I tried calling these learners “International Students” for a while with teachers. We still do that in our larger school setting because they are absolutely international students and that is how they should be regarded by their peers! For example, p. 5 of the Feb 2017 Stratford High School newspaper. Ms. Robayo, a journalism student, did a flattering piece on our newcomers. Of note is that one of these students highlighted in the article spent 11 years in a refugee camp with no running water or electricity. (That student passed the Algebra End of Course exam her 2nd year in US schools, by the way, but I digress.)
I love identifying the students this way but teachers need explicit terms to understand what interventions and support a SIFE student might require. If we take the words limited or minimal out of descriptors, we run the risk of confusing education professionals that seek support to serve ESL students.
While I think there is value in finding labels that lift students up vs. bringing them down, I don’t think the answer for our SIFE lies in changing the acronym (again). In fact, to play devil’s advocate, a challenging circumstance can be the very thing that propels a person to achieve MORE.
For example, many of my refugee students (some who are SIFE) take strength in the label of “refugee.” A mantra in our class is “We can do more BECAUSE we are refugees” or “We can do more BECAUSE we are immigrants.” Consider that Albert Einstein was a refugee. Heck, both Jesus and Mohammad are included as “famous refugees” on this list.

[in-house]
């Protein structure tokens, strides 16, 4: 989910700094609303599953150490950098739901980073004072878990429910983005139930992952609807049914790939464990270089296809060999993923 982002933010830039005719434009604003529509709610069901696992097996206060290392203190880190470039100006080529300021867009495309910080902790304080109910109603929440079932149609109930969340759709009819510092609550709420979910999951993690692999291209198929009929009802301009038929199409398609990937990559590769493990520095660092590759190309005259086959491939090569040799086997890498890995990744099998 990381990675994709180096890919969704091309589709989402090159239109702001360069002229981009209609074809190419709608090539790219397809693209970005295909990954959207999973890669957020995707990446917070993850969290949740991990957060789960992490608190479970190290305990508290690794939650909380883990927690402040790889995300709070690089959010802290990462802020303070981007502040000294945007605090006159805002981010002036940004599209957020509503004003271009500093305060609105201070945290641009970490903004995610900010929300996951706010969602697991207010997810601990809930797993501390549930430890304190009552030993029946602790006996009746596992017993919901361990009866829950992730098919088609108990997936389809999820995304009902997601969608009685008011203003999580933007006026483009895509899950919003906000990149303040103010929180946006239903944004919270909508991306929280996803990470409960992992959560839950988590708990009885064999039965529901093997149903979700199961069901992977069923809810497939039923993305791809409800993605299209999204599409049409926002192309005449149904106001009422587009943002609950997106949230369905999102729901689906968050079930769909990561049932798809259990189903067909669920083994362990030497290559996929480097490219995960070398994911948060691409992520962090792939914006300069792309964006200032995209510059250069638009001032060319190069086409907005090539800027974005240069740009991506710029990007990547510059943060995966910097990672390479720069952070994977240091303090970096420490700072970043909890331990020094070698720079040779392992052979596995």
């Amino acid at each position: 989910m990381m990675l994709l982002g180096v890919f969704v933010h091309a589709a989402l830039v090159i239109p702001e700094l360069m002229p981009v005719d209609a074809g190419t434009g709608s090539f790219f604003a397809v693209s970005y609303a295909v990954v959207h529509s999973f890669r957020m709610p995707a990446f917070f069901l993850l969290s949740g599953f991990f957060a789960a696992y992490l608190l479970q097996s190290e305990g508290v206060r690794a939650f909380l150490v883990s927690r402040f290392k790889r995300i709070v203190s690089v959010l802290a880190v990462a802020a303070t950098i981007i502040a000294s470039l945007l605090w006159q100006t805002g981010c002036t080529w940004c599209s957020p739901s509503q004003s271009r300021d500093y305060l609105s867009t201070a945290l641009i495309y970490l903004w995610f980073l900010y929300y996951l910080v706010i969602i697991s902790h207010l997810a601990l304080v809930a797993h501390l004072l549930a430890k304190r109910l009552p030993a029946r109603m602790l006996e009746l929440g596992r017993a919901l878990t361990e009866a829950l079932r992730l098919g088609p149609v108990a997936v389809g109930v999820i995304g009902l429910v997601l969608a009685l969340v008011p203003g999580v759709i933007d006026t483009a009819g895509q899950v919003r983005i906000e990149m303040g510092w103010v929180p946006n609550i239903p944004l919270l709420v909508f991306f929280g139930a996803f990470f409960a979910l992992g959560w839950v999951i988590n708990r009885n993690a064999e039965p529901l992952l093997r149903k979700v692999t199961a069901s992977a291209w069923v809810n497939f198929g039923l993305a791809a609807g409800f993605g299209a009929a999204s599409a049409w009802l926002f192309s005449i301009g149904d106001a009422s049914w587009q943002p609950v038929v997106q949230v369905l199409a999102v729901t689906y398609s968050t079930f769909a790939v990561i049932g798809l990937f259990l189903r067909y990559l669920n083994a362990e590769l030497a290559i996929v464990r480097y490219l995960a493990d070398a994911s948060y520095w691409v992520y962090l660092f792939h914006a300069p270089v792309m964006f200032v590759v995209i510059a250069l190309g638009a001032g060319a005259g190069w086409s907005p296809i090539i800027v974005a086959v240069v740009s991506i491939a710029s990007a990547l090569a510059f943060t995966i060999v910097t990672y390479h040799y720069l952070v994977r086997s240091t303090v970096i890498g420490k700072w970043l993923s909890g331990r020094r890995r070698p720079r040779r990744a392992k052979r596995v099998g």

As educators, we have the power to offer alternative ways of dealing with challenges. I don’t advertise who is SIFE in my class but I do conference with students individually and I make sure they know that every cloud has a silver lining. What they were learning when they were away from school will benefit them and benefit our class.
We can inspire our students to draw upon the strength and optimism of others. They can benefit from Nabil’s story above and from that of Emily Francis & Tan Huynh who are education heroes who prove that you can become more than your label.
In fact, the label can be what propels you.
RESOURCES SPECIFICALLY for WEEK 2 of the BOOK STUDY
Think back to the introduction of the book. You remember the chaotic class of African refugees at the middle school? Nabil, mentioned above, was in that class and the videos above are from that class as well. Below are photos (Scroll all the way down for pictures) of just a few more of the many successes realized by those scholars later that school year. Ask anyone who was employed in my district that year. The group had a reputation of being unteachable, unmanagable. Their situation seemed almost hopeless. Looking back, it seems that quite the opposite was true. They not only learned to “do school” their stories have become the hope for so many!